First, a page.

According to statements from school districts in Sacramento and San Diego, more than 30 children are trapped in Afghanistan following the U.S. pullout earlier this week.
While the exact number of students continues to change due to delays in Afghan-Americans returning to the United States and overall final chaos in the final days of the U.S. in Afghanistan, statements from the San Juan Unified School District (SJUSD) in Sacramento and the Cajon Valley Union School District (CVUSD) in San Diego put the current number at 32 students, plus some family members.
29 of the students come from Sacramento, which hosts one of the largest Afghani communities in the country. Both the SJUSD and the office of Congressman Ami Bera (D-CA) confirmed that number on Wednesday while also noting that many could possibly be on their way back.
“We can confirm that we currently have 29 students, from 19 families, in Afghanistan,” said District Director of Communications Raj Rai in a statement. We stand ready to support these students and families in whatever way that we can.”
“These numbers continue to change rapidly. We believe that some of these families may be in transit out of Afghanistan, as we have not been able to reach many of them in the last few days. We stand ready to support these students and families in whatever way that we can, and are working closely with state officials to provide them information as we receive it from our families.”
Congressman Bera’s office has been attempting to get more information on the situation of the Sacramento schoolchildren but noted that neither the Department of Defense nor the Department of State has any answers at this time.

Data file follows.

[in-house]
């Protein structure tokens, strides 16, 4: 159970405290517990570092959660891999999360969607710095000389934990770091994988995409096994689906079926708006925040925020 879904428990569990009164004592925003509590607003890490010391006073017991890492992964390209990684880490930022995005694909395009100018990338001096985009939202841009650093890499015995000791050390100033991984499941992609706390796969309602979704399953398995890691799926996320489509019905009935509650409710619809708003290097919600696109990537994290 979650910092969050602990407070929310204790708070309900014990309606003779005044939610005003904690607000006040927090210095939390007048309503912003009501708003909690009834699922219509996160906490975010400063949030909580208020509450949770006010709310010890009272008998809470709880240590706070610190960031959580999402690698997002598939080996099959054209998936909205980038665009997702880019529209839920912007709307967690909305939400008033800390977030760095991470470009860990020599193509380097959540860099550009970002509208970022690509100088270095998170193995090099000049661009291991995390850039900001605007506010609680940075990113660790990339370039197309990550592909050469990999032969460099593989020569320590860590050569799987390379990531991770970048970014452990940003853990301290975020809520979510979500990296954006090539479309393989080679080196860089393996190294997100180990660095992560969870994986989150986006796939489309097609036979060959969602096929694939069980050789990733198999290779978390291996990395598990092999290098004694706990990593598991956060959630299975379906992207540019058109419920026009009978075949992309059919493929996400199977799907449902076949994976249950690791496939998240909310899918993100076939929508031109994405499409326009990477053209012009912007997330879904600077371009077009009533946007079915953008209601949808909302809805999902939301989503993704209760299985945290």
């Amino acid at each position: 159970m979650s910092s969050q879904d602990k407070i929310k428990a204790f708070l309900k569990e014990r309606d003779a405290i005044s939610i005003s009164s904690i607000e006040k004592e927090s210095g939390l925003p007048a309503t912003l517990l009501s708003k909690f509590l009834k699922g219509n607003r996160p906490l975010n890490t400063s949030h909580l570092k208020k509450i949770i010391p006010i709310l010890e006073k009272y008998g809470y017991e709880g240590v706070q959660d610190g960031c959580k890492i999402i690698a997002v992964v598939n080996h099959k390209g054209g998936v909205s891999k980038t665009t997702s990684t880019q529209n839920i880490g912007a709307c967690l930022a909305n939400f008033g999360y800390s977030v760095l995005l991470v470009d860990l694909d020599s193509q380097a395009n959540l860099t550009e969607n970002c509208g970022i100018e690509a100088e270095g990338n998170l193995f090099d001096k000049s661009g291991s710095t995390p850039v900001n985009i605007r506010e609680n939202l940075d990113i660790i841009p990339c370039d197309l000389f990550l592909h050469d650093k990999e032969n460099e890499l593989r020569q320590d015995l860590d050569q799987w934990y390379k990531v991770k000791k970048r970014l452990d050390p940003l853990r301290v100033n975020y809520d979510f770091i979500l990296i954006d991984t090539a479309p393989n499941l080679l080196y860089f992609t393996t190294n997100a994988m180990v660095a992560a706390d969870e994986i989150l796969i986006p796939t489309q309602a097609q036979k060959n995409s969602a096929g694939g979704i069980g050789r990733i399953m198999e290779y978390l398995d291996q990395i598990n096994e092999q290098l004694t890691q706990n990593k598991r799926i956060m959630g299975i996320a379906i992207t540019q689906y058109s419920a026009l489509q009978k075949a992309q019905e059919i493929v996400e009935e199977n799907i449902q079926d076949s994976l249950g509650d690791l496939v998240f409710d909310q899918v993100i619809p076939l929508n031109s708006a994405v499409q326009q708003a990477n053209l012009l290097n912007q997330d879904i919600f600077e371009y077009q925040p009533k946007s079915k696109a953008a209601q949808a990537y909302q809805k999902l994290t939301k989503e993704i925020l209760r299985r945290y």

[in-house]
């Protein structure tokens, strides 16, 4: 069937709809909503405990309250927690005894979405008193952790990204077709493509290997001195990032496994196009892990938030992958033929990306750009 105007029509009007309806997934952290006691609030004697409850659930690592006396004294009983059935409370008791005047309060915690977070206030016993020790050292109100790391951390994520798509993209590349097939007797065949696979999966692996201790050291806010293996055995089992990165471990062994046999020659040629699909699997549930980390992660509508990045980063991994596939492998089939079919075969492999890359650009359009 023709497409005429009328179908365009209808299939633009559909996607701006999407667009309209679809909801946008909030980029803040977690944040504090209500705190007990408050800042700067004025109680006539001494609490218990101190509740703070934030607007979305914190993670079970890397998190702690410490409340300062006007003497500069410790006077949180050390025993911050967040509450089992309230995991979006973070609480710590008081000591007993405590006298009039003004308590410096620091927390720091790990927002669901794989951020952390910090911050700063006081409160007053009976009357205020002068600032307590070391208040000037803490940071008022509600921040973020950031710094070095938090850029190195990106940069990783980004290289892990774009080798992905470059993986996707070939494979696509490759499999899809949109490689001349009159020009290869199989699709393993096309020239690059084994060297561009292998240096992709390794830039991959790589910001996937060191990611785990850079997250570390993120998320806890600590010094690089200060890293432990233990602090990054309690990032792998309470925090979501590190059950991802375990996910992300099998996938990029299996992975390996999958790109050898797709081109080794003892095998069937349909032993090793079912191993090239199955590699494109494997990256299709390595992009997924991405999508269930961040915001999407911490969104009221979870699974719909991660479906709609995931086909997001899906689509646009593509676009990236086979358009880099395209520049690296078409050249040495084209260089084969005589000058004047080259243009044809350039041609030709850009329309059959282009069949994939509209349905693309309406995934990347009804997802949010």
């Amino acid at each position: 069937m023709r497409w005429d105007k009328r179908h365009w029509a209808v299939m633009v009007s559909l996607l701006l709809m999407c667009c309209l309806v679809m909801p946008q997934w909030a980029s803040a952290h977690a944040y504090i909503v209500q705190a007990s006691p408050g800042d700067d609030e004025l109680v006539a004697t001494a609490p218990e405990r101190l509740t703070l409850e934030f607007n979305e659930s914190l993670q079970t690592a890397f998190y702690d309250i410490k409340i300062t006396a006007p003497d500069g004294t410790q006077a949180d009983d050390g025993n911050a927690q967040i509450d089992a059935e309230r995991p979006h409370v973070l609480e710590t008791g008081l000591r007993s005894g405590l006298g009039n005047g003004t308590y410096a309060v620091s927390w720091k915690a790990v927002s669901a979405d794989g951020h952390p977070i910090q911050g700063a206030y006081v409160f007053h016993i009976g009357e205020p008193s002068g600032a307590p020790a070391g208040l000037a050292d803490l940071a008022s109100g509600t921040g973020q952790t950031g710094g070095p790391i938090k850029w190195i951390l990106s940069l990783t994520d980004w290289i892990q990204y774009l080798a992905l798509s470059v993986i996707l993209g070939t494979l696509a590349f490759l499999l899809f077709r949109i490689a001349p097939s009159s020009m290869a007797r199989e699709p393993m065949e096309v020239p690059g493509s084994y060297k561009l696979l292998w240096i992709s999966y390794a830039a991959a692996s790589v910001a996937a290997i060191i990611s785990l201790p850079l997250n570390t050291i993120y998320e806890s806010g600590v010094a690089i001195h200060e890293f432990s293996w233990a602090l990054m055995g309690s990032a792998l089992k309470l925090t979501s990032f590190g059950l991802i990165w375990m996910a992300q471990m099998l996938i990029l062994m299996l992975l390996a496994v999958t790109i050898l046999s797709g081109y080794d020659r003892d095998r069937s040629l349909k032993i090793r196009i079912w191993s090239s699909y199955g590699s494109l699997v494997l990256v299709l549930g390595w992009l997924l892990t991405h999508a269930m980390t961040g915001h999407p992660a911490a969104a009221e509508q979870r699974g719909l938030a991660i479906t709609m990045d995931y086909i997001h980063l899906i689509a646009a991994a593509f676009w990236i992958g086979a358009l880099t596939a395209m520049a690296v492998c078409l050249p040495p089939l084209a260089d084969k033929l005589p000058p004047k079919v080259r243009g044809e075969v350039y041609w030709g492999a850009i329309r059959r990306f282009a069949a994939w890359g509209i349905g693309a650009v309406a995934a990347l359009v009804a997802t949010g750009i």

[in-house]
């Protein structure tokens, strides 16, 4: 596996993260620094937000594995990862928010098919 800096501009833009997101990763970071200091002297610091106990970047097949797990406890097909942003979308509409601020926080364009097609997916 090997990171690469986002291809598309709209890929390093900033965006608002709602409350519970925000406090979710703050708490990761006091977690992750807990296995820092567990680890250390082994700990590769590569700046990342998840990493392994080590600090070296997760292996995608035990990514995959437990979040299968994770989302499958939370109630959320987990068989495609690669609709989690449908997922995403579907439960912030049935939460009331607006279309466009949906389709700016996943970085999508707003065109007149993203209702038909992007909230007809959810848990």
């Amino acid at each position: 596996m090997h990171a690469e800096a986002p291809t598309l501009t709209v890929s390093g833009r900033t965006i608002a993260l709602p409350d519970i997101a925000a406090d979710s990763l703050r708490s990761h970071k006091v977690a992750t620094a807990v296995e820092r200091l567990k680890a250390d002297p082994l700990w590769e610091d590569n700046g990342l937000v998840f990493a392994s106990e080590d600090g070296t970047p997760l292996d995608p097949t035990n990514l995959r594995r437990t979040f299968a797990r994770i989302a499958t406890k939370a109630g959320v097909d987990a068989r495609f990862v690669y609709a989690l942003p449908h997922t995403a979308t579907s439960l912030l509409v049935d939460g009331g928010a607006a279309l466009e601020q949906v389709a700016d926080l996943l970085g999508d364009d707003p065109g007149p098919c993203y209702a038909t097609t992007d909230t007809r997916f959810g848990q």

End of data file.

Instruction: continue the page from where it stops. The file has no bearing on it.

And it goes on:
“We are pushing the DOD and State Department for an update,” noted Bera’s office on Wednesday. “We have urgently flagged this with the Department of Defense and State Department.”
The other three children, currently stuck with their family in Afghanistan, had been the only one of eight families from the district not to make it out in time. As with Congressman Bera in Sacramento, Congressman Darrell Issa (CA-50) is spearheading the effort to get them back in San Diego.
“While we have successfully helped dozens of stranded San Diegans, our work continues in order to bring the remaining families home,” Issa tweeted earlier this week. “The Americans we know stranded in Afghanistan didn’t want to stay behind. Biden left them behind.”
While we have successfully helped dozens of stranded San Diegans, our work continues in order to bring the remaining families home. https://t.co/X3UUQOiHo0
— Darrell Issa (@DarrellIssa) August 31, 2021
Over 30 children left behind
Afghan-Americans in both Sacramento and San Diego spoke up about the stranded children on Wednesday and Thursday, expressing outrage over how the U.S. could leave them behind.
“We should have done everything we could to have gotten them out, not let them stay behind to watch the last plane leave from the ground,” said Sayed Nuri, an Afghan-American currently in San Diego who immigrated following U.S. intervention in the early 2000’s, to the Globe on Thursday. “We’re angrier than most other Americans about this, because those 20 years now seemed like it was all for nothing. But not only that, we left children behind. Children.”
“Biden literally asked the nation a few days ago “What was the vital national interest keeping us there?”. You know what was? American children still there needing some way out. Even if it was for just another week. Let them get through and leave no one behind. It was the least he could have done after allowing the takeover to happen so quickly.”
“I had family that was brutalized by the Taliban before 2001. I can only imagine what can happen to them if they don’t get back.”
The U.S. presence helping stranded Americans, now based in Doha, Qatar, is currently continuing efforts to get remaining Americans and children who were over from the U.S. out of the country. Officials note that that hope restored air travel from Kabul will help them get out, but it is currently unknown when the airport there will resume commercial air service.
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